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Simple XML tag extract with sed
Limited, but useful construct to extract text embedded in XML tags. This will only work if bar is all on one line. If nobody posts an alternative for the multiline sed version, I'll figure it out later...

Rsync using SSH and outputing results to a text file
--delete will delete copies on remote to match local if deleted on local --stats will output the results -z zip -a archive -A preserve ACL -x don't cross filesystem boundaries -h human readable -e specify the remote shell to use

Create and play an instant keyword based playlist
It works best as part of a function, such as the following: MUSICROOT=~/Music function fplay { if [ $1 = '-v' ]; then shift 1 find -E $MUSICROOT -type f -iname "*$**" -iregex '.*\.(3g[2|p]|aac|ac3|adts|aif[c|f]?|amr|and|au|caf|m4[a|r|v]|mp[1-4|a]|mpeg[0,9]?|sd2|wav)' -print -exec afplay "{}" \; & else find -E $MUSICROOT -type f -iname "*$**" -iregex '.*\.(3g[2|p]|aac|ac3|adts|aif[c|f]?|amr|and|au|caf|m4[a|r|v]|mp[1-4|a]|mpeg[0,9]?|sd2|wav)' -exec afplay "{}" \; & fi }

Convert seconds to [DD:][HH:]MM:SS
Converts any number of seconds into days, hours, minutes and seconds. sec2dhms() { declare -i SS="$1" D=$(( SS / 86400 )) H=$(( SS % 86400 / 3600 )) M=$(( SS % 3600 / 60 )) S=$(( SS % 60 )) [ "$D" -gt 0 ] && echo -n "${D}:" [ "$H" -gt 0 ] && printf "%02g:" "$H" printf "%02g:%02g\n" "$M" "$S" }

Create a new file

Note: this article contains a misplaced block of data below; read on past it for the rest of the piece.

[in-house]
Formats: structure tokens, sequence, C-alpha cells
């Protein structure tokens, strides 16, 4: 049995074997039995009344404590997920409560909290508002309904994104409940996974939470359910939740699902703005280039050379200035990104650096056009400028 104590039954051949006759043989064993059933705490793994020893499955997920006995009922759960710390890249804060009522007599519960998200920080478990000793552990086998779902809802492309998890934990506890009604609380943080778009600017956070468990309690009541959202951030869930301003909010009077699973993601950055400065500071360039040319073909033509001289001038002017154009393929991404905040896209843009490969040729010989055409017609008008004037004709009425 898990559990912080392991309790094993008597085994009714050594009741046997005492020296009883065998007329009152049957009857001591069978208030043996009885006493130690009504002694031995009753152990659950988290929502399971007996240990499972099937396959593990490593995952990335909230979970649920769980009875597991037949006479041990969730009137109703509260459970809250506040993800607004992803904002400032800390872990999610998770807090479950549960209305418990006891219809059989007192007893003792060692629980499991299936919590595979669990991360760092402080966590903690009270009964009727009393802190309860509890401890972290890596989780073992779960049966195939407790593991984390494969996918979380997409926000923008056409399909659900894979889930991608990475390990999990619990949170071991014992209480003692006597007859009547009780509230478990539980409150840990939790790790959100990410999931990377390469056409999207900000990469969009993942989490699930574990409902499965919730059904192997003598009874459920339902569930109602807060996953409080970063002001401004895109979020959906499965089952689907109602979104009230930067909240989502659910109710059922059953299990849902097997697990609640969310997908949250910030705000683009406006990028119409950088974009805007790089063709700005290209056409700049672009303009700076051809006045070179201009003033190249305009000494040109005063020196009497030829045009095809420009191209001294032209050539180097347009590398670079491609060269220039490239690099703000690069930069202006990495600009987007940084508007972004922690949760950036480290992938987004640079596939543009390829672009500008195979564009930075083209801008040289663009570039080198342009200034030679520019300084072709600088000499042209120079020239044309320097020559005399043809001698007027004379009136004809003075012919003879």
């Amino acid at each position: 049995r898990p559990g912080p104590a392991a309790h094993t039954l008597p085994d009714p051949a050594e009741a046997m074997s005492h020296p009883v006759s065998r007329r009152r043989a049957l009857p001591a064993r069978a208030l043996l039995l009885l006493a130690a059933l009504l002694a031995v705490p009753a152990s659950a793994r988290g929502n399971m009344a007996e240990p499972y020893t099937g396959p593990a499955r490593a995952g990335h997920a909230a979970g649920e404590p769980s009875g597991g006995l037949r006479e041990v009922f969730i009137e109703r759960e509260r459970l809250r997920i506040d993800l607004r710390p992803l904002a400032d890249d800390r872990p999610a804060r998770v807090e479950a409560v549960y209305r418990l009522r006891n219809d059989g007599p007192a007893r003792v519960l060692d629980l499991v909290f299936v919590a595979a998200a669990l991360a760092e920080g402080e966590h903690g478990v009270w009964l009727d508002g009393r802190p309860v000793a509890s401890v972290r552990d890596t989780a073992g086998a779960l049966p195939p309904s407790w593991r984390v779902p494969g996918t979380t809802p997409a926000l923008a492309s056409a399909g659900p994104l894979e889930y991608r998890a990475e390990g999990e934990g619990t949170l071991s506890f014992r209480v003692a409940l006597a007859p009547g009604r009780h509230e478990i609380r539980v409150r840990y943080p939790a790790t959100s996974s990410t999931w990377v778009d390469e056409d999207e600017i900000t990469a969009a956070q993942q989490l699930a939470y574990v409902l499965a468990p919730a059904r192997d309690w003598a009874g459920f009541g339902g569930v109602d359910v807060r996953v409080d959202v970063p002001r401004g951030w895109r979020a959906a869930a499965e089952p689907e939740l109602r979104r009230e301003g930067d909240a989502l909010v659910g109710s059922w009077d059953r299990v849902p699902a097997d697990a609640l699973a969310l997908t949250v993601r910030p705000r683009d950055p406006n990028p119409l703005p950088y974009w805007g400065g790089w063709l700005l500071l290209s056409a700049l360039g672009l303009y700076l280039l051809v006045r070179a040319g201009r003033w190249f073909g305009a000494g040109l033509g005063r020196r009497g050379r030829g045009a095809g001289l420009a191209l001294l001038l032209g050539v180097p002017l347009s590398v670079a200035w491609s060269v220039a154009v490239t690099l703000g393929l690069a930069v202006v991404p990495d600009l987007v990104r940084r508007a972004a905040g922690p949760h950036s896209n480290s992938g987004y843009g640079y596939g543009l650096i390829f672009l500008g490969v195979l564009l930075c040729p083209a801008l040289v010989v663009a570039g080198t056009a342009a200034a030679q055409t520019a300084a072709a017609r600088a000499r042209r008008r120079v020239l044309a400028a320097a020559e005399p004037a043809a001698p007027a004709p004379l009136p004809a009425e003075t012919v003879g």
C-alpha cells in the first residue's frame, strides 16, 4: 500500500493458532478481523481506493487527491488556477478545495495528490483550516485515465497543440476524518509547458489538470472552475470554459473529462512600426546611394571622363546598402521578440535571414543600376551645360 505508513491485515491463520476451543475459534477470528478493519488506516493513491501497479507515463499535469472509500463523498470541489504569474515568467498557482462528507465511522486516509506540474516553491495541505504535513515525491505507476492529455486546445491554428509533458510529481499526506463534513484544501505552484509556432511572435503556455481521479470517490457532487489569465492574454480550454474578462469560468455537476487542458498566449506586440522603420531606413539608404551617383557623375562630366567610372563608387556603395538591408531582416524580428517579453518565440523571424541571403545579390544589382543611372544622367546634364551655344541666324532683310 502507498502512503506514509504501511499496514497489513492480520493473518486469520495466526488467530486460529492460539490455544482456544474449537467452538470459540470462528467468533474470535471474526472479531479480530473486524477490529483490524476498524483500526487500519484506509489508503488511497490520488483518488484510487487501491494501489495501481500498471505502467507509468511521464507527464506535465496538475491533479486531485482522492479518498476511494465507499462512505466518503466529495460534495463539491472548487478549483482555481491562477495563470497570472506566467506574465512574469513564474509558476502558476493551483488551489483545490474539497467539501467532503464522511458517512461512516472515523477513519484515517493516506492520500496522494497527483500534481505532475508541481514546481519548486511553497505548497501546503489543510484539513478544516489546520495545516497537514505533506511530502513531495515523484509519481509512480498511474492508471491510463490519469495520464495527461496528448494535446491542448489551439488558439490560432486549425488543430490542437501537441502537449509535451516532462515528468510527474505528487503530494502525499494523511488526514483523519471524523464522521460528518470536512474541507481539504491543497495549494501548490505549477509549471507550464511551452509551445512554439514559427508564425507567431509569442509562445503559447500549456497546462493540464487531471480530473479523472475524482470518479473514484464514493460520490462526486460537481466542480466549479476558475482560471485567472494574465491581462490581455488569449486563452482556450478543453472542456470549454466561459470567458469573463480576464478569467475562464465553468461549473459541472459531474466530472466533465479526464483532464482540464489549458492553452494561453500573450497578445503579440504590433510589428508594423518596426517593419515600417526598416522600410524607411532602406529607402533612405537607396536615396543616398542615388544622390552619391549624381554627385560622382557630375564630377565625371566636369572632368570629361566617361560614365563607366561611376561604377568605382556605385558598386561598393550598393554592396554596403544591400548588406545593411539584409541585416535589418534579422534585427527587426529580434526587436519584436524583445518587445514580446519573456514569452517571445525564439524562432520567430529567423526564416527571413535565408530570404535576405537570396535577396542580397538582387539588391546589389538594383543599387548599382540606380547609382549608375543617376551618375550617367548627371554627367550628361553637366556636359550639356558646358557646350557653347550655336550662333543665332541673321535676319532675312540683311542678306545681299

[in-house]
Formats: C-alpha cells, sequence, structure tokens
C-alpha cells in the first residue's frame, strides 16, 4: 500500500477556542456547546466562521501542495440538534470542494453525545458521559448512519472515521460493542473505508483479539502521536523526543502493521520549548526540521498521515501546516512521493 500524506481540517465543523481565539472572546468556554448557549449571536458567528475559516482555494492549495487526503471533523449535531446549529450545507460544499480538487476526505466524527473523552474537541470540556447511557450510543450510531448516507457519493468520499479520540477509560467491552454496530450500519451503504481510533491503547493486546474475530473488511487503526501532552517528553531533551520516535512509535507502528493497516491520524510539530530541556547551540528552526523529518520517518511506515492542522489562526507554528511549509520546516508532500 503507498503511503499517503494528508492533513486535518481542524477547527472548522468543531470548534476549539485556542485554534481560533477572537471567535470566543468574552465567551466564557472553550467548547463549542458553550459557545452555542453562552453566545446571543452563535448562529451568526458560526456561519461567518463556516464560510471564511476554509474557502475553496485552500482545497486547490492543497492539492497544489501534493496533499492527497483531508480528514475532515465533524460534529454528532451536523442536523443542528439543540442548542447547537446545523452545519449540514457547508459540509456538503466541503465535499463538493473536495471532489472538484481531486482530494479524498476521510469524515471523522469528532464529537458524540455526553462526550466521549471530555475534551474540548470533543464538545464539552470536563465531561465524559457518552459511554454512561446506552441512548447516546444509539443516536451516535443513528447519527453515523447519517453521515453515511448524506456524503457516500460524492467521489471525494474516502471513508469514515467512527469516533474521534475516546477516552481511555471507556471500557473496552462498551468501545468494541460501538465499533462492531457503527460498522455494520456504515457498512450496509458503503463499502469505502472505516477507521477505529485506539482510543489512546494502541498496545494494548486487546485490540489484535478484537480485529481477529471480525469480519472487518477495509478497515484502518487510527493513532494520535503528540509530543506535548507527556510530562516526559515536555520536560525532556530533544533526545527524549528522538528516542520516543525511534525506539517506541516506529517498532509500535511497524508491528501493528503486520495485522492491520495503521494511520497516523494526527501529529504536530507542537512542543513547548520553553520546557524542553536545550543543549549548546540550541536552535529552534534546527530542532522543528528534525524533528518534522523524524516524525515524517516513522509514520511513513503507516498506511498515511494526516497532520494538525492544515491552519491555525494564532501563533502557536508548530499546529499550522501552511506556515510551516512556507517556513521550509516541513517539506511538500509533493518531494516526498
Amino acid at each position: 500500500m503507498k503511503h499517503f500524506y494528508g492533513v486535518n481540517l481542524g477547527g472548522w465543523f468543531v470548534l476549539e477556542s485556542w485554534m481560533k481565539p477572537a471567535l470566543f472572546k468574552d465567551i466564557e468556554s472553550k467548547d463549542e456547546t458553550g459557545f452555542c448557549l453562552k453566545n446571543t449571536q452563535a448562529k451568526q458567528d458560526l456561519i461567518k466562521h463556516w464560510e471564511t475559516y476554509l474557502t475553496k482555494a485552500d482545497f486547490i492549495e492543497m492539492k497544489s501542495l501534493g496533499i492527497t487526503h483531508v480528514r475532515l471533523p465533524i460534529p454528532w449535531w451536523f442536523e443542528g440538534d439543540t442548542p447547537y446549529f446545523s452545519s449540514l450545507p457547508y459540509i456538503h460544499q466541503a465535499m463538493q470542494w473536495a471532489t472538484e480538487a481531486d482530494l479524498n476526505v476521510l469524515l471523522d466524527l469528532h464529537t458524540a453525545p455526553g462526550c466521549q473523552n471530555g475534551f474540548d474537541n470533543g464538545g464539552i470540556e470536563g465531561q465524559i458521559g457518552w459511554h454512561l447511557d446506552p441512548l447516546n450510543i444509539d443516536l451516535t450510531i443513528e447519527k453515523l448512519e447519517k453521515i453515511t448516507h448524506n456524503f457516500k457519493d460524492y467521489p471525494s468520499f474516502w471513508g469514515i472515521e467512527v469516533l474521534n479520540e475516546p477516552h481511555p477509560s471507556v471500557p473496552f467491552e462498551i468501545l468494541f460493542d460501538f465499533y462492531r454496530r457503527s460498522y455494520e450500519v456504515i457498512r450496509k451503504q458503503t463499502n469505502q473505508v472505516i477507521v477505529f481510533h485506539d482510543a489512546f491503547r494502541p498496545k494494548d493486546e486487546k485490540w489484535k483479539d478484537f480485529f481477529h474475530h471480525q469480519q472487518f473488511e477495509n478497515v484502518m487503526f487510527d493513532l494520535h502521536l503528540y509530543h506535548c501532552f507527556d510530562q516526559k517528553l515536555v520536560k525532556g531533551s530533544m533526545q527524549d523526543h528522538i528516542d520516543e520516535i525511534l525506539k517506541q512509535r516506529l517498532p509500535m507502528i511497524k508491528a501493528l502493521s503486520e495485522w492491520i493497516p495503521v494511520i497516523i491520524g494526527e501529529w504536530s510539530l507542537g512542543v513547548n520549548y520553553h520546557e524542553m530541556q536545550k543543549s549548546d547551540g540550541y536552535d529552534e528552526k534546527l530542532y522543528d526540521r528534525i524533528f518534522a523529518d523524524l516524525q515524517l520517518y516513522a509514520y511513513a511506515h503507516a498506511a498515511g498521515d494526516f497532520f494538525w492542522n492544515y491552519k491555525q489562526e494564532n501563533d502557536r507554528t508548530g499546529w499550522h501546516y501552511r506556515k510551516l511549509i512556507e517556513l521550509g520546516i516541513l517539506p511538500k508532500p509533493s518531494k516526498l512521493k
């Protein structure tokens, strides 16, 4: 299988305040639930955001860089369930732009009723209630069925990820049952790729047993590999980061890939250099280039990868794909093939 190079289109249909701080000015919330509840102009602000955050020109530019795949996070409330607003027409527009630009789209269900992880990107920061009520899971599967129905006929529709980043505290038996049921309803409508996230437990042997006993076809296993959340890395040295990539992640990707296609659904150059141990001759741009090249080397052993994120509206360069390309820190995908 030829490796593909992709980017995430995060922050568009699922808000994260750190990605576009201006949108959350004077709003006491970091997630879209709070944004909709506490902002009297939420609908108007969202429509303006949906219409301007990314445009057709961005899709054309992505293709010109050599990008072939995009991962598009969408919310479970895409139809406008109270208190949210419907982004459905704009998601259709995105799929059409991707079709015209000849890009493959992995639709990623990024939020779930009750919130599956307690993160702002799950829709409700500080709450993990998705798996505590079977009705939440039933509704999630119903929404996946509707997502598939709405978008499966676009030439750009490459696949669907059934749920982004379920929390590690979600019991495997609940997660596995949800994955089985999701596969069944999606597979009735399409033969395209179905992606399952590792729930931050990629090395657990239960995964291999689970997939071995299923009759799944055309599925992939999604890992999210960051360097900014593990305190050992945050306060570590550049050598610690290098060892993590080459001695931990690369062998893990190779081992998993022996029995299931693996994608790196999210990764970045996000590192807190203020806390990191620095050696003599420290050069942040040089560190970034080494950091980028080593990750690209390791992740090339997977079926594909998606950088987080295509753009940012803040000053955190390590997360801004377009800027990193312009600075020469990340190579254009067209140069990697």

Adding Prefix to File name
Good old bracket expansion :-) For large numbers of files, "rename" will spare you the for-loop, or the find/exec...

grep for minus (-) sign
Use flag "--" to stop switch parsing

Report bugs in Ubuntu
As of 10.04 LTS, you need to use this command-line to reports bugs to the launchpad.net tracking system (you need a launchpad acct for this to work). This command is preferred over using the website because it collects/sends info about your system to help developers. ubuntu-bug is a symlink to apport-bug which sees if KDE/Gnome is running and calls apport-gtk/apport-kde dialogs, otherwise apport-cli, so you can fill out a bug report. First run 'ubuntu-bug' without args to see a list of known symptoms. If there's no matching symptom, or you know which package is to blame, then run 'ubuntu-bug <package>'. If the process is still running, use 'ubuntu-bug <PID>'

Create a random file of a specific size
This will create a 10 MB file named testfile.txt. Change the count parameter to change the size of the file. As one commenter pointed out, yes /dev/random can be used, but the content doesn't matter if you just need a file of a specific size for testing purposes, which is why I used /dev/zero. The file size is what matters, not the content. It's 10 MB either way. "Random" just referred to "any file - content not specific"

The scene in the Shining (Stanley Kubrick)
Let's take a rest. How about watch a horror? The Shining http://en.wikipedia.org/wiki/The_Shining_(film)


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